Join Ryan Kittleson for an in-depth discussion in this video Advanced scale management, part of ZBrush: Tips & Tricks.
- I've examined some of the hurdles involved with scale in ZBrush in other videos and courses but the true depths of the problem have yet to be covered. In this video I'll show some of the ways in which ZBrush has difficulty calculating the size of an object and show you how to overcome them. Okay I'm starting with a fresh start of ZBrush. I'm just going to hit comma to make the lightbox go away and let's just start with a sphere 3D. I can drag it into the canvas and go into edit mode and what I want to do is make it a PolyMesh3D.
So this locks in its polygons so that it's no longer a procedural primitive. Okay so previously I looked at how the scale value in the export sub-palette acts as a scale multiplier. It multiplies the scale of the object by this number. So if we set this number to one. I'm just going to type in one here and then we import a model it should come in at the exact scale. So let's go to Import and in our exercise files let's go to the advanced scale folder and get trex 29inches and open.
I'll just hit F to zoom on the model. Let's use a couple different methods to measure this. So I'm going to come around to a side view and hold down Shift 'til it snaps and let's get the move manipulator out and let's get out of the gizmo mode so we have the old fashioned measurement tool here and I just want to measure this out. You can see it is about 29 inches long which is exactly what it should be. Let's also look in the geometry sub-palette under size. You can see it's telling us that it is indeed 29 units in the longest dimension.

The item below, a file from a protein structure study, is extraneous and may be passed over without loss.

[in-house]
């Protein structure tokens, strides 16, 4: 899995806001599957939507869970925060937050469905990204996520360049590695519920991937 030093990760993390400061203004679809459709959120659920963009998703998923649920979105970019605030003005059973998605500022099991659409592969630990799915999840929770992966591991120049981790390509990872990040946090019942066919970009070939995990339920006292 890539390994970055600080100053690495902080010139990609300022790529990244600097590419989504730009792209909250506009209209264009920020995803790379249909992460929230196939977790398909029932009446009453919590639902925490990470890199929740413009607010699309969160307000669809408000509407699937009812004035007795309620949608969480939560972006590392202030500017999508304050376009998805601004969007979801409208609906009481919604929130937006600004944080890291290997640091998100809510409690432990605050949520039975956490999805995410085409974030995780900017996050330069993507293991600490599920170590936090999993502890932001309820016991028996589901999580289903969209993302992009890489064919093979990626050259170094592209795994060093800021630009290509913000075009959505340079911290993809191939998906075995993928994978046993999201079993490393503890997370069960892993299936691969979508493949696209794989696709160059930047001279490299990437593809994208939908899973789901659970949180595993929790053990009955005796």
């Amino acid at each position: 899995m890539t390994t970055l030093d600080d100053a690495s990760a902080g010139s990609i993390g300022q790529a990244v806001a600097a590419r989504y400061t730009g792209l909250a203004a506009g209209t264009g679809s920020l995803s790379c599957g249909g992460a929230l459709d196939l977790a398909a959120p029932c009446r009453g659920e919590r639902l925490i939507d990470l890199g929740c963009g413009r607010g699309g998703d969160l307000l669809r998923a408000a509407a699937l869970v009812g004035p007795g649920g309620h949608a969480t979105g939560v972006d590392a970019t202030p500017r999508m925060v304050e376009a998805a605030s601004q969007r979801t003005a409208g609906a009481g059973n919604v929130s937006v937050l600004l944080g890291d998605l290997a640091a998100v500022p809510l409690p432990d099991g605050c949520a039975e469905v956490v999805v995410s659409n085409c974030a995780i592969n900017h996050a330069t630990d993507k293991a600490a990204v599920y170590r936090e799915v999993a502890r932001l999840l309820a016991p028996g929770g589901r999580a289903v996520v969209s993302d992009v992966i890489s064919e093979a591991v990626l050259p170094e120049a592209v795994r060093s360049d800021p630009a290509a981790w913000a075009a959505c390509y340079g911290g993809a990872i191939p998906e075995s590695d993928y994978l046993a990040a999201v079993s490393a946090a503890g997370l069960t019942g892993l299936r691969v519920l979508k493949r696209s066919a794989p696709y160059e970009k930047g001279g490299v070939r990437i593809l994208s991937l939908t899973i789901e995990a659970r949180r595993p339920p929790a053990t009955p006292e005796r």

Now let's try something else. Let's go down to the export and let's change this scale to 10 and now let's try to import the model again. So let's go to Import, trex 29inches and Open. Okay so what is happening here is that this number, the scale, under Export not only affects the scale of the model when you export it but when you import it as well. So a scale of 10 actually divided the size of the model by 10. So if we look under the geometry sub-palette here under Size you can see now it's 2.9 units in the longest dimension.
Now if you leave the export number set to, well 9.999 but really 10, if you leave it set to that when you export the model will get enlarged by a factor of 10 and it should end up the exact same size it was before you imported it. So it's not a big deal right? Well it does get a little bit complicated because a lot of times you want to be able to see what the size of the model is quickly by looking here in this palette and if the scale is set to something other than one then this size is going to be off and you could confuse yourself as to what the true size of this model really is.
So that's why I suggested that it's a good idea to keep the scale number set to one so every time you import the model will come in at the right size. Makes sense right? Well buckle up because if it wasn't complicated enough there are more special cases. What I've shown you is true if you're importing a model into a sub-tool that is already a PolyMesh. So if you have your ZBrush set up to start up with a sphere ready to start sculpting on for example this is how it will work. However let's go about this a different way.